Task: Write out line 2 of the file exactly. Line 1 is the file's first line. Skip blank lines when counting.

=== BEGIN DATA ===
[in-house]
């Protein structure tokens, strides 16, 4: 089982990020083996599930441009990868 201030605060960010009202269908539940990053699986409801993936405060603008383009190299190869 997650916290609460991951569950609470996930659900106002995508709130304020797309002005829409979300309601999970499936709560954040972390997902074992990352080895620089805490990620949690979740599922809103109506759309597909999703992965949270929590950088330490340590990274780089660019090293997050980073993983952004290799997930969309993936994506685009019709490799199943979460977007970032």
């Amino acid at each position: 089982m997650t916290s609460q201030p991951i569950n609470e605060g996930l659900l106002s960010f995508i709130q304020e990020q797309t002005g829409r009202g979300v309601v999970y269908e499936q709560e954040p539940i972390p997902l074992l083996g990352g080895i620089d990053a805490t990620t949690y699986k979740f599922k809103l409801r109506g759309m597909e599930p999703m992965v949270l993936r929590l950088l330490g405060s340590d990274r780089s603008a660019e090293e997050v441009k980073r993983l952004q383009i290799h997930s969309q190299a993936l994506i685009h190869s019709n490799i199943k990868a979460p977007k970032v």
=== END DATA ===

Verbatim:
């Protein structure tokens, strides 16, 4: 089982990020083996599930441009990868 201030605060960010009202269908539940990053699986409801993936405060603008383009190299190869 997650916290609460991951569950609470996930659900106002995508709130304020797309002005829409979300309601999970499936709560954040972390997902074992990352080895620089805490990620949690979740599922809103109506759309597909999703992965949270929590950088330490340590990274780089660019090293997050980073993983952004290799997930969309993936994506685009019709490799199943979460977007970032």